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testing twice a week. unions see very few have received tests. we have to prioritize vaccinatns for teacher where children don't wear masks, because they are t most likely to get infected. >> before the lockdown, the number of classes closed because of an infection has multiplied. many parents are worried about a return to this situation. >> the situation in france. a new record, more than 314,000 new cases in india over 24 hours. over 24 hours. it is worth saying twice, i think. the country has recorded 2000 deaths over the past day. strain hospitals, overwhelming demand.
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>> with india's health service buckling under a dramatic surge in cases, many patients are being turned away as hospital beds fill up and oxygen supplies run low. >> [speaking foreign language] >> the surge in cases is being linked to the spread of more infectious variants of the virus, including one that originated in india, but many people also blame authorities. narendra modi's government has been criticized for holding packed political rallies for local elections and allowing a hindu festivalhatas attended by millions. this week, he urged governments to use lockdowns as a last resort. health experts say india let its guard down during the winter
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when cases were at a low. >> people wanted to get out of your long restriction, people wanted to get back to work. >> only a tiny fraction of the indian population has received it back the nation. -- a vaccination. experts say there will not be enough for the 600 million people who will become eligible. >> president joe biden gathered leaders to spur global efforts against climate change. drawing commitments from the chinese president xi jinping and russian president vladimir putin . >> united in the global fight against climate change, world leaders came together to renew commitments to a common goal with president joe biden announcing a new target to half u.s. carbon emissions by the end of the decade and more in the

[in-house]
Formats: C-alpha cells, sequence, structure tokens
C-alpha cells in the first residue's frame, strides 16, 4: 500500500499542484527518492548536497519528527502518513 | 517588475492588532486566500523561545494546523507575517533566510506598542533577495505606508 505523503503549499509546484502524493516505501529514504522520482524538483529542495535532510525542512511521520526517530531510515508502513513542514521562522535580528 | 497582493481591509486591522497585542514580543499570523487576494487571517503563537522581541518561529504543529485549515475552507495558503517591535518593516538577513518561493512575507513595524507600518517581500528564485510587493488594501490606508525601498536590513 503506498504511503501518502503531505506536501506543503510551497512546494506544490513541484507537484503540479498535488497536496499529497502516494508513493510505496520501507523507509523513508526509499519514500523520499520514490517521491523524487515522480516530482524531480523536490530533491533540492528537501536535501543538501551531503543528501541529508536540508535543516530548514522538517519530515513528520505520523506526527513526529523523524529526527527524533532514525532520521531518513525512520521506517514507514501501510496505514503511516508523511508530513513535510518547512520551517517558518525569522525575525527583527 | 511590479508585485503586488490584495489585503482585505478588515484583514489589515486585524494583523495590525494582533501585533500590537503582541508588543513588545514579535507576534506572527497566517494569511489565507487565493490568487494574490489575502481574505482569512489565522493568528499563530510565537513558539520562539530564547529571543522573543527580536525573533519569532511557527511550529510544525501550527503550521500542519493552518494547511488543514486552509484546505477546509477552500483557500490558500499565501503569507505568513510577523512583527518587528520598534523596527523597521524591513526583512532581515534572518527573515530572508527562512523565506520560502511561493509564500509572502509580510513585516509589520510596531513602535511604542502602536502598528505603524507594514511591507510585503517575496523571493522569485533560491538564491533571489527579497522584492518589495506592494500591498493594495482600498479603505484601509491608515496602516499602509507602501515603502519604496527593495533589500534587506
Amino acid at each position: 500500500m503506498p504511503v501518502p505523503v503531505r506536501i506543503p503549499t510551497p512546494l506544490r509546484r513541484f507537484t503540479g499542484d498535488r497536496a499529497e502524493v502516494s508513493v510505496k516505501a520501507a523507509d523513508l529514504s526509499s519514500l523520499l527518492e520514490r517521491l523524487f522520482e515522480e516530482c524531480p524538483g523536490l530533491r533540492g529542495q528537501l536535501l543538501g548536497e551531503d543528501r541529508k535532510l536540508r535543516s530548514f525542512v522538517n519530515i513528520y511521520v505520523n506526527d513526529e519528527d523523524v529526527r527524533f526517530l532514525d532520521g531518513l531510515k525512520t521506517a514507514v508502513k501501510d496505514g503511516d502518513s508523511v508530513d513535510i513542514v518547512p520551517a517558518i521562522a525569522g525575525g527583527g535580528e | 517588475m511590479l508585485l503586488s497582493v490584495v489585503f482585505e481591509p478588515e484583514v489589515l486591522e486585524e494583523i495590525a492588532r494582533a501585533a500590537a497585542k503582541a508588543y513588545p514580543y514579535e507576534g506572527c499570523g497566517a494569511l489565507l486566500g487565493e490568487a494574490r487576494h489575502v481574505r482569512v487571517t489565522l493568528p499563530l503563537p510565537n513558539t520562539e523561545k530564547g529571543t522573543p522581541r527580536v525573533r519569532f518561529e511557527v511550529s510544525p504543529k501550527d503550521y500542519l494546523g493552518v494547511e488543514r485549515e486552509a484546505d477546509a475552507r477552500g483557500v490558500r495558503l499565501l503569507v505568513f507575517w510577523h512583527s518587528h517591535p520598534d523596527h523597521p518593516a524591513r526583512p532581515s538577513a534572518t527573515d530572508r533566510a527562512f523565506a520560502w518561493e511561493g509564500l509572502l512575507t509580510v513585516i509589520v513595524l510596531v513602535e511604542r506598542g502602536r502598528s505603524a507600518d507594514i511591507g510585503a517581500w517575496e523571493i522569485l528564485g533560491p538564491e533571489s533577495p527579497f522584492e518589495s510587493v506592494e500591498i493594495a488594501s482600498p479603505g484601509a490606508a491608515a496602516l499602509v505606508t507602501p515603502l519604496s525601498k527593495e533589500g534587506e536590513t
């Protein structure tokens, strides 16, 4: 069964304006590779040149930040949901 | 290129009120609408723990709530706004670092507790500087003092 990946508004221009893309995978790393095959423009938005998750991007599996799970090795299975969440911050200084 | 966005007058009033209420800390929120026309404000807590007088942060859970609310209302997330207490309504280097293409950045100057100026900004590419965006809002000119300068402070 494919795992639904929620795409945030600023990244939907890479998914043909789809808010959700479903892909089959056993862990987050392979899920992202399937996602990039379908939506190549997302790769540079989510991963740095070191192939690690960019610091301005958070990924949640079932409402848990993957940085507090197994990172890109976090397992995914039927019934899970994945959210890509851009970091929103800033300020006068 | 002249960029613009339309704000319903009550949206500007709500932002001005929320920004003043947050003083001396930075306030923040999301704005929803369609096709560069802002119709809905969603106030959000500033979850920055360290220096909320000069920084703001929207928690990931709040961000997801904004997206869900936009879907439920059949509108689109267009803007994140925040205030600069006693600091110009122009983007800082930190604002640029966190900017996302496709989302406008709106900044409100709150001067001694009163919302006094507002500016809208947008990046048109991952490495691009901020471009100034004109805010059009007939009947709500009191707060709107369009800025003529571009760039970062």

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years beyond. >> if we take action to build an economy that is not only more phosphorus, but healthier, fair, and cleaner for the entire planet. these steps will set america on a path of net zero emissions by no later than 2050. >> china vowed to face down its core consumpon, even after its heavy reliance of fossil fuel decade. >> we will strictly control coal fire power generation projects and limit the increase in coal consumption over the period and phase it down in the five-year plan period. >> the carbon emissions trading system. they put a price on pollution,